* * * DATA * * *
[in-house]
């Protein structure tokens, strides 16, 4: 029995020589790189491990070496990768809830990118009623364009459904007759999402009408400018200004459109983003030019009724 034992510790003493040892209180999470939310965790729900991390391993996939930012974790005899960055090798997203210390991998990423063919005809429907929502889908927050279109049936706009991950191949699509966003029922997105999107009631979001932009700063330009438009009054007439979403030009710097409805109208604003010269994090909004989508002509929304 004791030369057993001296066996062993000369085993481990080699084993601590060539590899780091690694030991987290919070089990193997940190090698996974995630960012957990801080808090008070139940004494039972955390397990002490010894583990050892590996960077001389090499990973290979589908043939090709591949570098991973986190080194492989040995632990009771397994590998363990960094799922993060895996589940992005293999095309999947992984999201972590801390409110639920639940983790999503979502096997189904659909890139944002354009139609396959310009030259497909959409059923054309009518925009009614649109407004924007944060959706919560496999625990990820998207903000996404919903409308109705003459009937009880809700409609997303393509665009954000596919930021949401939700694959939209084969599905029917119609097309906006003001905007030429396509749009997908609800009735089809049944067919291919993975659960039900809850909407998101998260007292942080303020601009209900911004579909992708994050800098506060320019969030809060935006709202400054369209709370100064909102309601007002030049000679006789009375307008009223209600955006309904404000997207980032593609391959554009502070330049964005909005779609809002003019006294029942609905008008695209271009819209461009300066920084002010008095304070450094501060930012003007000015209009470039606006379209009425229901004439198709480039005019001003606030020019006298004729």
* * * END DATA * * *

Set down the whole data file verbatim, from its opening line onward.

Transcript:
[in-house]
């Protein structure tokens, strides 16, 4: 029995020589790189491990070496990768809830990118009623364009459904007759999402009408400018200004459109983003030019009724 034992510790003493040892209180999470939310965790729900991390391993996939930012974790005899960055090798997203210390991998990423063919005809429907929502889908927050279109049936706009991950191949699509966003029922997105999107009631979001932009700063330009438009009054007439979403030009710097409805109208604003010269994090909004989508002509929304 004791030369057993001296066996062993000369085993481990080699084993601590060539590899780091690694030991987290919070089990193997940190090698996974995630960012957990801080808090008070139940004494039972955390397990002490010894583990050892590996960077001389090499990973290979589908043939090709591949570098991973986190080194492989040995632990009771397994590998363990960094799922993060895996589940992005293999095309999947992984999201972590801390409110639920639940983790999503979502096997189904659909890139944002354009139609396959310009030259497909959409059923054309009518925009009614649109407004924007944060959706919560496999625990990820998207903000996404919903409308109705003459009937009880809700409609997303393509665009954000596919930021949401939700694959939209084969599905029917119609097309906006003001905007030429396509749009997908609800009735089809049944067919291919993975659960039900809850909407998101998260007292942080303020601009209900911004579909992708994050800098506060320019969030809060935006709202400054369209709370100064909102309601007002030049000679006789009375307008009223209600955006309904404000997207980032593609391959554009502070330049964005909005779609809002003019006294029942609905008008695209271009819209461009300066920084002010008095304070450094501060930012003007000015209009470039606006379209009425229901004439198709480039005019001003606030020019006298004729």